“There,” she pointed.
“I see, quite pompous,” Elie acknowledged.
Kasa nodded. “Looks like he's confident enough to not have guards posted.”
“It was stated that the entrances were enchanted. Mayhaps the walls of his keep are enchanted as well?”
“Possibly; let's have a closer look.”
Kasa ducked into another dark alleyway. Skillfully, she evaded two ambushes from local cutthroats before exiting the backstreets and standing by the west wall. Kasa had no talent with magic, but her mentor taught her enough to evoke wards. She hadn't done it in years, but she was fairly certain she still knew the the trick of it.
The red captain outstretched a hand and concentrated, feeling with her mind the magic around them. Elie stood beside her, watchful for trouble. After a minute Kasa lowered her hand, breathing heavily.
“None that I can sense. I remember why I normally bring Kleine with me.”
“She is a capable mage and a solid first mate.”
“Which is why I trust her with my ship,” Kasa said, removing a grappling hook from her pack. She tied the hook to the rope Elie handed her. She gave the hook a good swing and lobbed it over the wall; it struck the other side. No sound could be heard over the roar and echo of the lively town and raging waterfall.
She gave the rope a tug until it snared firmly to something on the other side. Kasa scaled the wall with ease and crouched low on top of it. A moment later, Elie appeared beside her. Kasa looked over the wall into the yard. It was large, about forty feet wide, and it needed to be. At the end opposite of where Kasa and Elie stood rested the Crimson Widow.
The sight of red galleon-style ship, beautiful in the ambient torchlight, made Kasa’s heart flutter. Memories of how she was acquired, battles they had seen, and people she had played with flashed through her mind. Kasa could see the ship was going through repairs, fixing the damage Kasa, herself had caused in her pursuit of Winston. Elie tapped her on the shoulder. Kasa turned to her pulled from her thoughts. Elie silently pointed to a hapless guard making his rounds.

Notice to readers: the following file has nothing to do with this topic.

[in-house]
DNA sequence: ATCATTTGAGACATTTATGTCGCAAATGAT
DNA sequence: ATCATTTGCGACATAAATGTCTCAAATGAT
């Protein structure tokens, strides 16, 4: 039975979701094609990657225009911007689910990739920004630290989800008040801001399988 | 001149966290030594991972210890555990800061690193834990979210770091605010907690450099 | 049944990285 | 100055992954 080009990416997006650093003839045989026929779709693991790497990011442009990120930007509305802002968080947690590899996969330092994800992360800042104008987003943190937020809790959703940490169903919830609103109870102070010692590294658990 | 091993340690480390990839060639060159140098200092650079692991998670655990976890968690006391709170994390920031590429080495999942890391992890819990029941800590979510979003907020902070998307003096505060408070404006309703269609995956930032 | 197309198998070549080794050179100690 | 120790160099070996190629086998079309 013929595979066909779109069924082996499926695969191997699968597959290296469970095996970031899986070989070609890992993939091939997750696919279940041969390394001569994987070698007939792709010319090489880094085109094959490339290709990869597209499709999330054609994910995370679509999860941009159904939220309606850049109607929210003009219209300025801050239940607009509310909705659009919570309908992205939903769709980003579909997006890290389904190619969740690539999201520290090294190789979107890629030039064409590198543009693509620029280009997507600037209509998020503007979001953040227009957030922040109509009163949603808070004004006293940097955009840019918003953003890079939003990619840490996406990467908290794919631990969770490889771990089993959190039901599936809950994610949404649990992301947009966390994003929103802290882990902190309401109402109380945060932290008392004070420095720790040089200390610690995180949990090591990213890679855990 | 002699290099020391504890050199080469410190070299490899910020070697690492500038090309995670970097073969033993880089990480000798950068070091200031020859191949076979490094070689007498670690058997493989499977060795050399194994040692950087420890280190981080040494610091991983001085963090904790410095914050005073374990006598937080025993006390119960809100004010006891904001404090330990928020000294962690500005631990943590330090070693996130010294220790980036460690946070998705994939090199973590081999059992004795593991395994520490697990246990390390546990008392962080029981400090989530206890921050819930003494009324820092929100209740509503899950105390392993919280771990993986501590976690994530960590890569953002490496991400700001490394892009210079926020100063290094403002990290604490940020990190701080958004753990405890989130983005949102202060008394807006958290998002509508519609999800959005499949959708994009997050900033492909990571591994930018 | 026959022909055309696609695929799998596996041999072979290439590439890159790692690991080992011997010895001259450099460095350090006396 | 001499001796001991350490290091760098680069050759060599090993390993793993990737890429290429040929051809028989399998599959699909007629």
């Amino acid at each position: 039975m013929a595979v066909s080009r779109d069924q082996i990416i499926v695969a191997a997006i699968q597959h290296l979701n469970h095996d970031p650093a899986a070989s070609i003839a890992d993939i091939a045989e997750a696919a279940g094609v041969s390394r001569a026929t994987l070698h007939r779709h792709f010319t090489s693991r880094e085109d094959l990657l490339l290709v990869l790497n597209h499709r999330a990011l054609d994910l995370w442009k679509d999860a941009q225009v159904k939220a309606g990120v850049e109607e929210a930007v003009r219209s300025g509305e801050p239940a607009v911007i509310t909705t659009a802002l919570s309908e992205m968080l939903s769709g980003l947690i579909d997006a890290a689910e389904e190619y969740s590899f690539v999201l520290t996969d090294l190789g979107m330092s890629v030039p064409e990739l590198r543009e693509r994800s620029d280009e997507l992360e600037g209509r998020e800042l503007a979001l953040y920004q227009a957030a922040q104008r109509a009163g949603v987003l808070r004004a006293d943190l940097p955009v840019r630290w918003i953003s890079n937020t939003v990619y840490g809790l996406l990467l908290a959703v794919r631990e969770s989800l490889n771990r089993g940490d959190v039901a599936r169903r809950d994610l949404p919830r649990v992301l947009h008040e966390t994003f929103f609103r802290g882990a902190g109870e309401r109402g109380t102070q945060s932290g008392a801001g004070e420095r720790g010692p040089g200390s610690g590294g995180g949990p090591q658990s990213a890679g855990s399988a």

Kasa nodded and walked along the wall’s edges toward the waterfall and the back of the large manor. They hopped down into the sand-filled yard, and Kasa pointed for Elie to lead the way. The crimson pirate crept in Elie’s wake, matching the light-footed elf’s steps. As they snuck toward the large balcony she had spied from the wall, Kasa swept her tail back and forth, masking their tracks. One after the other, they scaled the wall and eased themselves onto the damp balcony. The waterfall was close enough that it frequently covered the balcony in its spray. Opposite the cascade of mountain runoff was a row of tall windows, giving anyone inside a clear view of the spectacle. Kasa quickly pressed herself against the stone wall next to the windows and peeked inside.
The room she saw was a large meeting area and trophy room. There were paintings and statues on the walls and bookcases full of books, baubles, and a few bleached skulls. There was a large round table stained red in the center of the room and several high-backed chairs which at that moment were not empty.